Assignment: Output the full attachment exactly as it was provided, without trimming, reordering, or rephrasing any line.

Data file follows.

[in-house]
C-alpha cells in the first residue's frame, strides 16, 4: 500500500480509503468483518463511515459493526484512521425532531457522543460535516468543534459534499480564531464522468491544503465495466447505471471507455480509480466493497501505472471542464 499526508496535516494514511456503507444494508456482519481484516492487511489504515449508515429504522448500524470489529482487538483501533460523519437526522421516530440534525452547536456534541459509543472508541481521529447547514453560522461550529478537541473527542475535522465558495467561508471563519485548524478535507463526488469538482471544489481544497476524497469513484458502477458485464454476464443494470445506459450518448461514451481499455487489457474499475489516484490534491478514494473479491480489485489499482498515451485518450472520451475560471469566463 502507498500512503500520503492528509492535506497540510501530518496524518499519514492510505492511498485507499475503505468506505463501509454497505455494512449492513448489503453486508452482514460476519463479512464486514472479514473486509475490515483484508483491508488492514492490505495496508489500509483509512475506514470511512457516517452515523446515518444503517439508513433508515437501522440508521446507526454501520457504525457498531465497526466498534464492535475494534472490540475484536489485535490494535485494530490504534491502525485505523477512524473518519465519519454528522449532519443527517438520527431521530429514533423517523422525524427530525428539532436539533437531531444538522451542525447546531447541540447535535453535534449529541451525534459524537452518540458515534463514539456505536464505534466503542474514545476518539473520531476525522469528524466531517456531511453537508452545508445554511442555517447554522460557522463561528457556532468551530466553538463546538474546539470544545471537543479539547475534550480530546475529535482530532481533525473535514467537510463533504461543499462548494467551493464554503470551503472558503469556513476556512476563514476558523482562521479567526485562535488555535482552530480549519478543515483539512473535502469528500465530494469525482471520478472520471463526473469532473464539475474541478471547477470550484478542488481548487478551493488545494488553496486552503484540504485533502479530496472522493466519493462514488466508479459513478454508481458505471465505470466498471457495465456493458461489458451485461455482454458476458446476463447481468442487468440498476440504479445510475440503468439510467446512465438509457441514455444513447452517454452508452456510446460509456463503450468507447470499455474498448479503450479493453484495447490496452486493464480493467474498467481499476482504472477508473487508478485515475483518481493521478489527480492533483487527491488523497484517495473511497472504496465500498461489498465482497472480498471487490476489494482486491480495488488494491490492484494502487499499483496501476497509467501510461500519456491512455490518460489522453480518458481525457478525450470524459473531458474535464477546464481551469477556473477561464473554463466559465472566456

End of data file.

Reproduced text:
[in-house]
C-alpha cells in the first residue's frame, strides 16, 4: 500500500480509503468483518463511515459493526484512521425532531457522543460535516468543534459534499480564531464522468491544503465495466447505471471507455480509480466493497501505472471542464 499526508496535516494514511456503507444494508456482519481484516492487511489504515449508515429504522448500524470489529482487538483501533460523519437526522421516530440534525452547536456534541459509543472508541481521529447547514453560522461550529478537541473527542475535522465558495467561508471563519485548524478535507463526488469538482471544489481544497476524497469513484458502477458485464454476464443494470445506459450518448461514451481499455487489457474499475489516484490534491478514494473479491480489485489499482498515451485518450472520451475560471469566463 502507498500512503500520503492528509492535506497540510501530518496524518499519514492510505492511498485507499475503505468506505463501509454497505455494512449492513448489503453486508452482514460476519463479512464486514472479514473486509475490515483484508483491508488492514492490505495496508489500509483509512475506514470511512457516517452515523446515518444503517439508513433508515437501522440508521446507526454501520457504525457498531465497526466498534464492535475494534472490540475484536489485535490494535485494530490504534491502525485505523477512524473518519465519519454528522449532519443527517438520527431521530429514533423517523422525524427530525428539532436539533437531531444538522451542525447546531447541540447535535453535534449529541451525534459524537452518540458515534463514539456505536464505534466503542474514545476518539473520531476525522469528524466531517456531511453537508452545508445554511442555517447554522460557522463561528457556532468551530466553538463546538474546539470544545471537543479539547475534550480530546475529535482530532481533525473535514467537510463533504461543499462548494467551493464554503470551503472558503469556513476556512476563514476558523482562521479567526485562535488555535482552530480549519478543515483539512473535502469528500465530494469525482471520478472520471463526473469532473464539475474541478471547477470550484478542488481548487478551493488545494488553496486552503484540504485533502479530496472522493466519493462514488466508479459513478454508481458505471465505470466498471457495465456493458461489458451485461455482454458476458446476463447481468442487468440498476440504479445510475440503468439510467446512465438509457441514455444513447452517454452508452456510446460509456463503450468507447470499455474498448479503450479493453484495447490496452486493464480493467474498467481499476482504472477508473487508478485515475483518481493521478489527480492533483487527491488523497484517495473511497472504496465500498461489498465482497472480498471487490476489494482486491480495488488494491490492484494502487499499483496501476497509467501510461500519456491512455490518460489522453480518458481525457478525450470524459473531458474535464477546464481551469477556473477561464473554463466559465472566456